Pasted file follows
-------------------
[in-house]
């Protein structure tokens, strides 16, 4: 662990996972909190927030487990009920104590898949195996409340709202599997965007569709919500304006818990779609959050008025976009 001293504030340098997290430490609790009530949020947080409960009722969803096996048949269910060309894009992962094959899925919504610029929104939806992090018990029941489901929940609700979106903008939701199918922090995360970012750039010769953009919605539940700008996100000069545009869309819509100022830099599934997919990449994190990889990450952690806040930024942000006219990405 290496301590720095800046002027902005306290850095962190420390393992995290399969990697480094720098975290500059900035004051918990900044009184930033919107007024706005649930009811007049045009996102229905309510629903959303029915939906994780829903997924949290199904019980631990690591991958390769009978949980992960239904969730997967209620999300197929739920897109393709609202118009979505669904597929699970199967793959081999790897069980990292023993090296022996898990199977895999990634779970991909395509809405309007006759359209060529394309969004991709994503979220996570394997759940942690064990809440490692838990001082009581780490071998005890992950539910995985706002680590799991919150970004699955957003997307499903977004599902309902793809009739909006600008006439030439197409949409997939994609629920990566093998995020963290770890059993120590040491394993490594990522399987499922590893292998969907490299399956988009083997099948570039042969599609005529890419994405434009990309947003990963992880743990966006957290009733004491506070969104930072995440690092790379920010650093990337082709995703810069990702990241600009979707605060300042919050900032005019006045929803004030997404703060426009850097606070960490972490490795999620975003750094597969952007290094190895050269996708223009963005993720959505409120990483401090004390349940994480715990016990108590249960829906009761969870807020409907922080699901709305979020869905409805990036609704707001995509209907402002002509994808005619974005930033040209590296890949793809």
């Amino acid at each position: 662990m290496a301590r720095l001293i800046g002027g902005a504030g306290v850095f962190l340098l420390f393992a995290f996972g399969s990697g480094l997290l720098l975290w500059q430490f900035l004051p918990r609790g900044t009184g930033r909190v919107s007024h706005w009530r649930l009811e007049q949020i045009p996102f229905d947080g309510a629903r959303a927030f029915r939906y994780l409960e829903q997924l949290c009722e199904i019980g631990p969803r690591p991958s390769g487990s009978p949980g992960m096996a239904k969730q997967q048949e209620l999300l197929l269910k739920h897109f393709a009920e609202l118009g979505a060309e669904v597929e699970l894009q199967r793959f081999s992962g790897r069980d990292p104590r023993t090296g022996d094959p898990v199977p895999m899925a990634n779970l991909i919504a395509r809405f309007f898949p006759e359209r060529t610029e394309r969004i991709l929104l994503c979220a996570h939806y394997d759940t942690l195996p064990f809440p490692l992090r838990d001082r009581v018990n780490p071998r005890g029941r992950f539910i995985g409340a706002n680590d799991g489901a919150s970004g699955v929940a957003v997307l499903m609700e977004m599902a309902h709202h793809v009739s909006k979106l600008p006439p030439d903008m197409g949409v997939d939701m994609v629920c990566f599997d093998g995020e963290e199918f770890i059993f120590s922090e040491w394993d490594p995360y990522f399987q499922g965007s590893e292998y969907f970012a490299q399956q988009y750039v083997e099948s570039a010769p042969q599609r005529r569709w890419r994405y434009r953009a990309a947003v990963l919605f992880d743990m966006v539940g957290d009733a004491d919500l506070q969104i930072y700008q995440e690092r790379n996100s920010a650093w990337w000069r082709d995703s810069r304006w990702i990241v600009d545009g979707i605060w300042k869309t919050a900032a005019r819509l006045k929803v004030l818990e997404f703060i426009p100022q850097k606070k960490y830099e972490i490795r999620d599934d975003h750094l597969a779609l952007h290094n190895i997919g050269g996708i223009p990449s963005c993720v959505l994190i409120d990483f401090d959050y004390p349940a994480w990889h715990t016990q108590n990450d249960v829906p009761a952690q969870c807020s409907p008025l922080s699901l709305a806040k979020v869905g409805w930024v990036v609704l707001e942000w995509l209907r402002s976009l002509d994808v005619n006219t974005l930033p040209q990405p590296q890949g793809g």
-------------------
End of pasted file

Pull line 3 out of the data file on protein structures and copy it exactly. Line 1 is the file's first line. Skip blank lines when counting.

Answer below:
């Amino acid at each position: 662990m290496a301590r720095l001293i800046g002027g902005a504030g306290v850095f962190l340098l420390f393992a995290f996972g399969s990697g480094l997290l720098l975290w500059q430490f900035l004051p918990r609790g900044t009184g930033r909190v919107s007024h706005w009530r649930l009811e007049q949020i045009p996102f229905d947080g309510a629903r959303a927030f029915r939906y994780l409960e829903q997924l949290c009722e199904i019980g631990p969803r690591p991958s390769g487990s009978p949980g992960m096996a239904k969730q997967q048949e209620l999300l197929l269910k739920h897109f393709a009920e609202l118009g979505a060309e669904v597929e699970l894009q199967r793959f081999s992962g790897r069980d990292p104590r023993t090296g022996d094959p898990v199977p895999m899925a990634n779970l991909i919504a395509r809405f309007f898949p006759e359209r060529t610029e394309r969004i991709l929104l994503c979220a996570h939806y394997d759940t942690l195996p064990f809440p490692l992090r838990d001082r009581v018990n780490p071998r005890g029941r992950f539910i995985g409340a706002n680590d799991g489901a919150s970004g699955v929940a957003v997307l499903m609700e977004m599902a309902h709202h793809v009739s909006k979106l600008p006439p030439d903008m197409g949409v997939d939701m994609v629920c990566f599997d093998g995020e963290e199918f770890i059993f120590s922090e040491w394993d490594p995360y990522f399987q499922g965007s590893e292998y969907f970012a490299q399956q988009y750039v083997e099948s570039a010769p042969q599609r005529r569709w890419r994405y434009r953009a990309a947003v990963l919605f992880d743990m966006v539940g957290d009733a004491d919500l506070q969104i930072y700008q995440e690092r790379n996100s920010a650093w990337w000069r082709d995703s810069r304006w990702i990241v600009d545009g979707i605060w300042k869309t919050a900032a005019r819509l006045k929803v004030l818990e997404f703060i426009p100022q850097k606070k960490y830099e972490i490795r999620d599934d975003h750094l597969a779609l952007h290094n190895i997919g050269g996708i223009p990449s963005c993720v959505l994190i409120d990483f401090d959050y004390p349940a994480w990889h715990t016990q108590n990450d249960v829906p009761a952690q969870c807020s409907p008025l922080s699901l709305a806040k979020v869905g409805w930024v990036v609704l707001e942000w995509l209907r402002s976009l002509d994808v005619n006219t974005l930033p040209q990405p590296q890949g793809g």